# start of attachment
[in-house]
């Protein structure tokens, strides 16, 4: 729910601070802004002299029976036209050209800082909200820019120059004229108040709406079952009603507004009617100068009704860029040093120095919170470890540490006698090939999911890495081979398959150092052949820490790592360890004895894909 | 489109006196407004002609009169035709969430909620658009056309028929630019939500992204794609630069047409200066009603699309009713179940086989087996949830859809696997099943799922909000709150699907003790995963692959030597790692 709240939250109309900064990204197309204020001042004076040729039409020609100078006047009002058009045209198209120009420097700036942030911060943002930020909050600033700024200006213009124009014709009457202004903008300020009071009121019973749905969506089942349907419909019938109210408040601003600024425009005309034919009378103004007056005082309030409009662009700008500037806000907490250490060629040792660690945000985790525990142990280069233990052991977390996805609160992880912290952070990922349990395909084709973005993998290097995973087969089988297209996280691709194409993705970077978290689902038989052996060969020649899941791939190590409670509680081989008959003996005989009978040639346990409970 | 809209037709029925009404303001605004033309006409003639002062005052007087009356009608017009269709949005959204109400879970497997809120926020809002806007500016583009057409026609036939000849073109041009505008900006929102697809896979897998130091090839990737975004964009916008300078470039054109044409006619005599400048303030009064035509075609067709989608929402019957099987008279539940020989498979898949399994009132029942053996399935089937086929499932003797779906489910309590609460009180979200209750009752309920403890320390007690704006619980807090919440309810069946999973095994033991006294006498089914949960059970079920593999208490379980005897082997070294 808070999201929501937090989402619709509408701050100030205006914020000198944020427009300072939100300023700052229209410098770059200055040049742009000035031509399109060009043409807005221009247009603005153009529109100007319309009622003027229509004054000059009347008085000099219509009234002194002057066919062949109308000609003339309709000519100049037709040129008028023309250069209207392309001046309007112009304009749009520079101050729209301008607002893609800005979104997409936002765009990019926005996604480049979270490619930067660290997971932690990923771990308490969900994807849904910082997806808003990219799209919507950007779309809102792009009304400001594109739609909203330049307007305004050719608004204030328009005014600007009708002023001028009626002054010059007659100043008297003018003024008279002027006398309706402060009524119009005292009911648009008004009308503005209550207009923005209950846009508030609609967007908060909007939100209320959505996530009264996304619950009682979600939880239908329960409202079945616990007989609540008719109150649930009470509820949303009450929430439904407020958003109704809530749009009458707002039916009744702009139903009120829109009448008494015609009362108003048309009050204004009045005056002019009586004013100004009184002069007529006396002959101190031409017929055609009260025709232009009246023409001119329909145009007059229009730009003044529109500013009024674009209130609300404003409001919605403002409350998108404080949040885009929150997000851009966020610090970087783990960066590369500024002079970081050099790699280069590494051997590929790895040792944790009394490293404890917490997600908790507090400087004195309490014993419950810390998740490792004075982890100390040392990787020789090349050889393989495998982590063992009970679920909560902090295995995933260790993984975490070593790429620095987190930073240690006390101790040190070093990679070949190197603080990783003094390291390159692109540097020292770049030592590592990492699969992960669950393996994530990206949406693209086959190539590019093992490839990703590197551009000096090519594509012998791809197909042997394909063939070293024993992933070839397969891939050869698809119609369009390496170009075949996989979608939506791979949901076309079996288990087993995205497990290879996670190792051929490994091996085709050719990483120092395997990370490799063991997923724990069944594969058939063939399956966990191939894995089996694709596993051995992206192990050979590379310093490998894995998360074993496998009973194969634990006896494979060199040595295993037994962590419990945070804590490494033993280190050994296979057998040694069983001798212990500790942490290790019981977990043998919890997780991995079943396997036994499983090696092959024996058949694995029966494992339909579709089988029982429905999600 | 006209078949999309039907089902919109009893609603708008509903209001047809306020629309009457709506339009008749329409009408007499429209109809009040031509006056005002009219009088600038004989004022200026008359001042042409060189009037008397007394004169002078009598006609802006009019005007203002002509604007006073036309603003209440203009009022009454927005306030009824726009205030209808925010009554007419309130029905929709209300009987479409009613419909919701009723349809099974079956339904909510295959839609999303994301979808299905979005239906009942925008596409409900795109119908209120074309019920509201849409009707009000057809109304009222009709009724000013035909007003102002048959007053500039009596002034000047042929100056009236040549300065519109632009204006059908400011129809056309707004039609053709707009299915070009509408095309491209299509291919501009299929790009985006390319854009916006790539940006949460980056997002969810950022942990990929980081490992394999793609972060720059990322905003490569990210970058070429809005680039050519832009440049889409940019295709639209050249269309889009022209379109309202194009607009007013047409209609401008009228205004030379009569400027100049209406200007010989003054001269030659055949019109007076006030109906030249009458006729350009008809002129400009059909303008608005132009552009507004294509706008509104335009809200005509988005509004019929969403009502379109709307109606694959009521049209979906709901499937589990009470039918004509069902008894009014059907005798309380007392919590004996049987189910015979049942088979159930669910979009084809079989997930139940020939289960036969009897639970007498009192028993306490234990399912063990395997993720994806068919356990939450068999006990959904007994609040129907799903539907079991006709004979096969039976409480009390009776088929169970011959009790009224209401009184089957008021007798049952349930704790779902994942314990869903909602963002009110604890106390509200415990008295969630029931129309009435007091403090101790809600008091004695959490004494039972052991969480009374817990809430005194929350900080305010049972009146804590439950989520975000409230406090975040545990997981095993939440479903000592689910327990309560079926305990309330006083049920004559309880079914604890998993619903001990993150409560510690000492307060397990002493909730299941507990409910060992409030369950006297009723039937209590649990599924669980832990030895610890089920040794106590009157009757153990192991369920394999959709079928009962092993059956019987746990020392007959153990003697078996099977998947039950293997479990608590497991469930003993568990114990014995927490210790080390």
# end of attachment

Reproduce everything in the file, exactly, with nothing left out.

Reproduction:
[in-house]
């Protein structure tokens, strides 16, 4: 729910601070802004002299029976036209050209800082909200820019120059004229108040709406079952009603507004009617100068009704860029040093120095919170470890540490006698090939999911890495081979398959150092052949820490790592360890004895894909 | 489109006196407004002609009169035709969430909620658009056309028929630019939500992204794609630069047409200066009603699309009713179940086989087996949830859809696997099943799922909000709150699907003790995963692959030597790692 709240939250109309900064990204197309204020001042004076040729039409020609100078006047009002058009045209198209120009420097700036942030911060943002930020909050600033700024200006213009124009014709009457202004903008300020009071009121019973749905969506089942349907419909019938109210408040601003600024425009005309034919009378103004007056005082309030409009662009700008500037806000907490250490060629040792660690945000985790525990142990280069233990052991977390996805609160992880912290952070990922349990395909084709973005993998290097995973087969089988297209996280691709194409993705970077978290689902038989052996060969020649899941791939190590409670509680081989008959003996005989009978040639346990409970 | 809209037709029925009404303001605004033309006409003639002062005052007087009356009608017009269709949005959204109400879970497997809120926020809002806007500016583009057409026609036939000849073109041009505008900006929102697809896979897998130091090839990737975004964009916008300078470039054109044409006619005599400048303030009064035509075609067709989608929402019957099987008279539940020989498979898949399994009132029942053996399935089937086929499932003797779906489910309590609460009180979200209750009752309920403890320390007690704006619980807090919440309810069946999973095994033991006294006498089914949960059970079920593999208490379980005897082997070294 808070999201929501937090989402619709509408701050100030205006914020000198944020427009300072939100300023700052229209410098770059200055040049742009000035031509399109060009043409807005221009247009603005153009529109100007319309009622003027229509004054000059009347008085000099219509009234002194002057066919062949109308000609003339309709000519100049037709040129008028023309250069209207392309001046309007112009304009749009520079101050729209301008607002893609800005979104997409936002765009990019926005996604480049979270490619930067660290997971932690990923771990308490969900994807849904910082997806808003990219799209919507950007779309809102792009009304400001594109739609909203330049307007305004050719608004204030328009005014600007009708002023001028009626002054010059007659100043008297003018003024008279002027006398309706402060009524119009005292009911648009008004009308503005209550207009923005209950846009508030609609967007908060909007939100209320959505996530009264996304619950009682979600939880239908329960409202079945616990007989609540008719109150649930009470509820949303009450929430439904407020958003109704809530749009009458707002039916009744702009139903009120829109009448008494015609009362108003048309009050204004009045005056002019009586004013100004009184002069007529006396002959101190031409017929055609009260025709232009009246023409001119329909145009007059229009730009003044529109500013009024674009209130609300404003409001919605403002409350998108404080949040885009929150997000851009966020610090970087783990960066590369500024002079970081050099790699280069590494051997590929790895040792944790009394490293404890917490997600908790507090400087004195309490014993419950810390998740490792004075982890100390040392990787020789090349050889393989495998982590063992009970679920909560902090295995995933260790993984975490070593790429620095987190930073240690006390101790040190070093990679070949190197603080990783003094390291390159692109540097020292770049030592590592990492699969992960669950393996994530990206949406693209086959190539590019093992490839990703590197551009000096090519594509012998791809197909042997394909063939070293024993992933070839397969891939050869698809119609369009390496170009075949996989979608939506791979949901076309079996288990087993995205497990290879996670190792051929490994091996085709050719990483120092395997990370490799063991997923724990069944594969058939063939399956966990191939894995089996694709596993051995992206192990050979590379310093490998894995998360074993496998009973194969634990006896494979060199040595295993037994962590419990945070804590490494033993280190050994296979057998040694069983001798212990500790942490290790019981977990043998919890997780991995079943396997036994499983090696092959024996058949694995029966494992339909579709089988029982429905999600 | 006209078949999309039907089902919109009893609603708008509903209001047809306020629309009457709506339009008749329409009408007499429209109809009040031509006056005002009219009088600038004989004022200026008359001042042409060189009037008397007394004169002078009598006609802006009019005007203002002509604007006073036309603003209440203009009022009454927005306030009824726009205030209808925010009554007419309130029905929709209300009987479409009613419909919701009723349809099974079956339904909510295959839609999303994301979808299905979005239906009942925008596409409900795109119908209120074309019920509201849409009707009000057809109304009222009709009724000013035909007003102002048959007053500039009596002034000047042929100056009236040549300065519109632009204006059908400011129809056309707004039609053709707009299915070009509408095309491209299509291919501009299929790009985006390319854009916006790539940006949460980056997002969810950022942990990929980081490992394999793609972060720059990322905003490569990210970058070429809005680039050519832009440049889409940019295709639209050249269309889009022209379109309202194009607009007013047409209609401008009228205004030379009569400027100049209406200007010989003054001269030659055949019109007076006030109906030249009458006729350009008809002129400009059909303008608005132009552009507004294509706008509104335009809200005509988005509004019929969403009502379109709307109606694959009521049209979906709901499937589990009470039918004509069902008894009014059907005798309380007392919590004996049987189910015979049942088979159930669910979009084809079989997930139940020939289960036969009897639970007498009192028993306490234990399912063990395997993720994806068919356990939450068999006990959904007994609040129907799903539907079991006709004979096969039976409480009390009776088929169970011959009790009224209401009184089957008021007798049952349930704790779902994942314990869903909602963002009110604890106390509200415990008295969630029931129309009435007091403090101790809600008091004695959490004494039972052991969480009374817990809430005194929350900080305010049972009146804590439950989520975000409230406090975040545990997981095993939440479903000592689910327990309560079926305990309330006083049920004559309880079914604890998993619903001990993150409560510690000492307060397990002493909730299941507990409910060992409030369950006297009723039937209590649990599924669980832990030895610890089920040794106590009157009757153990192991369920394999959709079928009962092993059956019987746990020392007959153990003697078996099977998947039950293997479990608590497991469930003993568990114990014995927490210790080390």